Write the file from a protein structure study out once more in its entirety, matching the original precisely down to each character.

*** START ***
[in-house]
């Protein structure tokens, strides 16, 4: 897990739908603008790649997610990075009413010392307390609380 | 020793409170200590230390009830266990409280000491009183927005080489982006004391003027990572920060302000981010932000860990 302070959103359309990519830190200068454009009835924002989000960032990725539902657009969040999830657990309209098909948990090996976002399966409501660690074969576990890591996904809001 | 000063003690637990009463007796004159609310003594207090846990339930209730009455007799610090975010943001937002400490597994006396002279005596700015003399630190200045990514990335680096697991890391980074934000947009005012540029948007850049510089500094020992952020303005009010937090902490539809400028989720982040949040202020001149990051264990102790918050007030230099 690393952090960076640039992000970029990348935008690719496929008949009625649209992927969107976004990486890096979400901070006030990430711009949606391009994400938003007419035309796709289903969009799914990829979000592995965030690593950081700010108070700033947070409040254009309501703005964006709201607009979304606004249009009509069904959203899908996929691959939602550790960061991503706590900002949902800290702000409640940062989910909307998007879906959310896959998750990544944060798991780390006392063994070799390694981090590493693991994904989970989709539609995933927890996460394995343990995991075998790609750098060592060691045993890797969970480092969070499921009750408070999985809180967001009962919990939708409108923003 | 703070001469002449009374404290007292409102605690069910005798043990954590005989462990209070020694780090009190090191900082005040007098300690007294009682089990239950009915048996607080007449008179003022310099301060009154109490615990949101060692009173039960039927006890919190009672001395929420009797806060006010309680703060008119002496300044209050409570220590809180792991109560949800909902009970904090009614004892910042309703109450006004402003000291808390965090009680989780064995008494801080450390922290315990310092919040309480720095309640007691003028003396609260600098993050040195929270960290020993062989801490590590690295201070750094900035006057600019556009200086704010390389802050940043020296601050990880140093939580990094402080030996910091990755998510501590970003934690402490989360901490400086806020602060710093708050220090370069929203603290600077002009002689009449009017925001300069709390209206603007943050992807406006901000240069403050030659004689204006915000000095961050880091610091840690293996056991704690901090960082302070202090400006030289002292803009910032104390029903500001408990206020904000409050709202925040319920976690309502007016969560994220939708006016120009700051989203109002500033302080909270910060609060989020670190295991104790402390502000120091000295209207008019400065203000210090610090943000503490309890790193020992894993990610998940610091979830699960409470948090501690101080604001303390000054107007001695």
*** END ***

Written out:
[in-house]
């Protein structure tokens, strides 16, 4: 897990739908603008790649997610990075009413010392307390609380 | 020793409170200590230390009830266990409280000491009183927005080489982006004391003027990572920060302000981010932000860990 302070959103359309990519830190200068454009009835924002989000960032990725539902657009969040999830657990309209098909948990090996976002399966409501660690074969576990890591996904809001 | 000063003690637990009463007796004159609310003594207090846990339930209730009455007799610090975010943001937002400490597994006396002279005596700015003399630190200045990514990335680096697991890391980074934000947009005012540029948007850049510089500094020992952020303005009010937090902490539809400028989720982040949040202020001149990051264990102790918050007030230099 690393952090960076640039992000970029990348935008690719496929008949009625649209992927969107976004990486890096979400901070006030990430711009949606391009994400938003007419035309796709289903969009799914990829979000592995965030690593950081700010108070700033947070409040254009309501703005964006709201607009979304606004249009009509069904959203899908996929691959939602550790960061991503706590900002949902800290702000409640940062989910909307998007879906959310896959998750990544944060798991780390006392063994070799390694981090590493693991994904989970989709539609995933927890996460394995343990995991075998790609750098060592060691045993890797969970480092969070499921009750408070999985809180967001009962919990939708409108923003 | 703070001469002449009374404290007292409102605690069910005798043990954590005989462990209070020694780090009190090191900082005040007098300690007294009682089990239950009915048996607080007449008179003022310099301060009154109490615990949101060692009173039960039927006890919190009672001395929420009797806060006010309680703060008119002496300044209050409570220590809180792991109560949800909902009970904090009614004892910042309703109450006004402003000291808390965090009680989780064995008494801080450390922290315990310092919040309480720095309640007691003028003396609260600098993050040195929270960290020993062989801490590590690295201070750094900035006057600019556009200086704010390389802050940043020296601050990880140093939580990094402080030996910091990755998510501590970003934690402490989360901490400086806020602060710093708050220090370069929203603290600077002009002689009449009017925001300069709390209206603007943050992807406006901000240069403050030659004689204006915000000095961050880091610091840690293996056991704690901090960082302070202090400006030289002292803009910032104390029903500001408990206020904000409050709202925040319920976690309502007016969560994220939708006016120009700051989203109002500033302080909270910060609060989020670190295991104790402390502000120091000295209207008019400065203000210090610090943000503490309890790193020992894993990610998940610091979830699960409470948090501690101080604001303390000054107007001695």